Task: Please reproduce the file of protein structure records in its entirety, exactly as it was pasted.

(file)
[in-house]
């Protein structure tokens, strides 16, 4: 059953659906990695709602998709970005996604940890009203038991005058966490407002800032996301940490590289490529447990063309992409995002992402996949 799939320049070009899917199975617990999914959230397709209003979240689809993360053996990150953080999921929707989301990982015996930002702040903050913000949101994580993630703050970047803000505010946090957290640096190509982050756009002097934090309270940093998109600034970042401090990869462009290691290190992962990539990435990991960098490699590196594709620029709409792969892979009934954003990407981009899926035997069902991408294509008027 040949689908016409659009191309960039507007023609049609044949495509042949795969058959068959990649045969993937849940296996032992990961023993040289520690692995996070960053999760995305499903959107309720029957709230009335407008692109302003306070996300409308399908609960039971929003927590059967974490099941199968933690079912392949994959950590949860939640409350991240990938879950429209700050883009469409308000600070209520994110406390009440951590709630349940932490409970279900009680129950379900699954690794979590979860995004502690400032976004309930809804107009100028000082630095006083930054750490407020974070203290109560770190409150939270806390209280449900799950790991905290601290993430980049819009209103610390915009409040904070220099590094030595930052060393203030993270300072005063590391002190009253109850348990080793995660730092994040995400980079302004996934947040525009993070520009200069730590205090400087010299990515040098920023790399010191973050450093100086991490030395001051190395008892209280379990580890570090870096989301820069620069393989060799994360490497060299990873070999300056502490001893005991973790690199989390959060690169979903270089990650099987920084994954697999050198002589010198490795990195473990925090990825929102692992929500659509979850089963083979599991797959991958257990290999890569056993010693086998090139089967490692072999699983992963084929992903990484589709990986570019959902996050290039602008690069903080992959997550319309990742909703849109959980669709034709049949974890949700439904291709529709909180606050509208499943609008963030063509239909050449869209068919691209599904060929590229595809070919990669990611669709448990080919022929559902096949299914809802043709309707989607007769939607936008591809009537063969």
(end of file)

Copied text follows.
[in-house]
């Protein structure tokens, strides 16, 4: 059953659906990695709602998709970005996604940890009203038991005058966490407002800032996301940490590289490529447990063309992409995002992402996949 799939320049070009899917199975617990999914959230397709209003979240689809993360053996990150953080999921929707989301990982015996930002702040903050913000949101994580993630703050970047803000505010946090957290640096190509982050756009002097934090309270940093998109600034970042401090990869462009290691290190992962990539990435990991960098490699590196594709620029709409792969892979009934954003990407981009899926035997069902991408294509008027 040949689908016409659009191309960039507007023609049609044949495509042949795969058959068959990649045969993937849940296996032992990961023993040289520690692995996070960053999760995305499903959107309720029957709230009335407008692109302003306070996300409308399908609960039971929003927590059967974490099941199968933690079912392949994959950590949860939640409350991240990938879950429209700050883009469409308000600070209520994110406390009440951590709630349940932490409970279900009680129950379900699954690794979590979860995004502690400032976004309930809804107009100028000082630095006083930054750490407020974070203290109560770190409150939270806390209280449900799950790991905290601290993430980049819009209103610390915009409040904070220099590094030595930052060393203030993270300072005063590391002190009253109850348990080793995660730092994040995400980079302004996934947040525009993070520009200069730590205090400087010299990515040098920023790399010191973050450093100086991490030395001051190395008892209280379990580890570090870096989301820069620069393989060799994360490497060299990873070999300056502490001893005991973790690199989390959060690169979903270089990650099987920084994954697999050198002589010198490795990195473990925090990825929102692992929500659509979850089963083979599991797959991958257990290999890569056993010693086998090139089967490692072999699983992963084929992903990484589709990986570019959902996050290039602008690069903080992959997550319309990742909703849109959980669709034709049949974890949700439904291709529709909180606050509208499943609008963030063509239909050449869209068919691209599904060929590229595809070919990669990611669709448990080919022929559902096949299914809802043709309707989607007769939607936008591809009537063969």